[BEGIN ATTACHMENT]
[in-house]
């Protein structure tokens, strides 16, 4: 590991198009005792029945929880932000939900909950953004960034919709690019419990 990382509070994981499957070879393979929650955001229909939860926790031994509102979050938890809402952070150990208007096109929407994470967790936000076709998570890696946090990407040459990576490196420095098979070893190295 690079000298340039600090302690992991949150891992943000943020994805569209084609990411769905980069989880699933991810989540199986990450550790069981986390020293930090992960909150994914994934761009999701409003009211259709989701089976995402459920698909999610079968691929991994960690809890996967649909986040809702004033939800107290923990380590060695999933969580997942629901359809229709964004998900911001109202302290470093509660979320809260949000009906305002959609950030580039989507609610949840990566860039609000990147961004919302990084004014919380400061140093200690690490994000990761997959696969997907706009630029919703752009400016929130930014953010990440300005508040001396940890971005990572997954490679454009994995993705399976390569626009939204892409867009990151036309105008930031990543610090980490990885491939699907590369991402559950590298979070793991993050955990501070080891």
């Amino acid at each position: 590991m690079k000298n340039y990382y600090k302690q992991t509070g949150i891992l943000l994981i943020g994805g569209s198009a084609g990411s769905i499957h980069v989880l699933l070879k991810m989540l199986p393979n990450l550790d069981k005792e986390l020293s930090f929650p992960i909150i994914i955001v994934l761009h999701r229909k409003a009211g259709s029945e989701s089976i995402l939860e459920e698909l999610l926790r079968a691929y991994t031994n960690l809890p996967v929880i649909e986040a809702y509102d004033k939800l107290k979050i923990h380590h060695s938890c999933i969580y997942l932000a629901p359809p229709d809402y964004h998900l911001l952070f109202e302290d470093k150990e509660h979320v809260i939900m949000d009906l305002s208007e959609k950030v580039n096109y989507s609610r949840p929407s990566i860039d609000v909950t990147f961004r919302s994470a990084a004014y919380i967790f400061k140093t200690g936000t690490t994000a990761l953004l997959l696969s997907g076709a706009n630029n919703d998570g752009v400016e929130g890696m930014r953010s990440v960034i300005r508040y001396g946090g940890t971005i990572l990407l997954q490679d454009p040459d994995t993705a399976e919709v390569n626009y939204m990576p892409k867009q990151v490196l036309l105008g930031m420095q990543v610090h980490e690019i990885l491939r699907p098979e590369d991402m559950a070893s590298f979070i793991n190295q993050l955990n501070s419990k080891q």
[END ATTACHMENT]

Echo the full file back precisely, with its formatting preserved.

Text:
[in-house]
């Protein structure tokens, strides 16, 4: 590991198009005792029945929880932000939900909950953004960034919709690019419990 990382509070994981499957070879393979929650955001229909939860926790031994509102979050938890809402952070150990208007096109929407994470967790936000076709998570890696946090990407040459990576490196420095098979070893190295 690079000298340039600090302690992991949150891992943000943020994805569209084609990411769905980069989880699933991810989540199986990450550790069981986390020293930090992960909150994914994934761009999701409003009211259709989701089976995402459920698909999610079968691929991994960690809890996967649909986040809702004033939800107290923990380590060695999933969580997942629901359809229709964004998900911001109202302290470093509660979320809260949000009906305002959609950030580039989507609610949840990566860039609000990147961004919302990084004014919380400061140093200690690490994000990761997959696969997907706009630029919703752009400016929130930014953010990440300005508040001396940890971005990572997954490679454009994995993705399976390569626009939204892409867009990151036309105008930031990543610090980490990885491939699907590369991402559950590298979070793991993050955990501070080891």
């Amino acid at each position: 590991m690079k000298n340039y990382y600090k302690q992991t509070g949150i891992l943000l994981i943020g994805g569209s198009a084609g990411s769905i499957h980069v989880l699933l070879k991810m989540l199986p393979n990450l550790d069981k005792e986390l020293s930090f929650p992960i909150i994914i955001v994934l761009h999701r229909k409003a009211g259709s029945e989701s089976i995402l939860e459920e698909l999610l926790r079968a691929y991994t031994n960690l809890p996967v929880i649909e986040a809702y509102d004033k939800l107290k979050i923990h380590h060695s938890c999933i969580y997942l932000a629901p359809p229709d809402y964004h998900l911001l952070f109202e302290d470093k150990e509660h979320v809260i939900m949000d009906l305002s208007e959609k950030v580039n096109y989507s609610r949840p929407s990566i860039d609000v909950t990147f961004r919302s994470a990084a004014y919380i967790f400061k140093t200690g936000t690490t994000a990761l953004l997959l696969s997907g076709a706009n630029n919703d998570g752009v400016e929130g890696m930014r953010s990440v960034i300005r508040y001396g946090g940890t971005i990572l990407l997954q490679d454009p040459d994995t993705a399976e919709v390569n626009y939204m990576p892409k867009q990151v490196l036309l105008g930031m420095q990543v610090h980490e690019i990885l491939r699907p098979e590369d991402m559950a070893s590298f979070i793991n190295q993050l955990n501070s419990k080891q």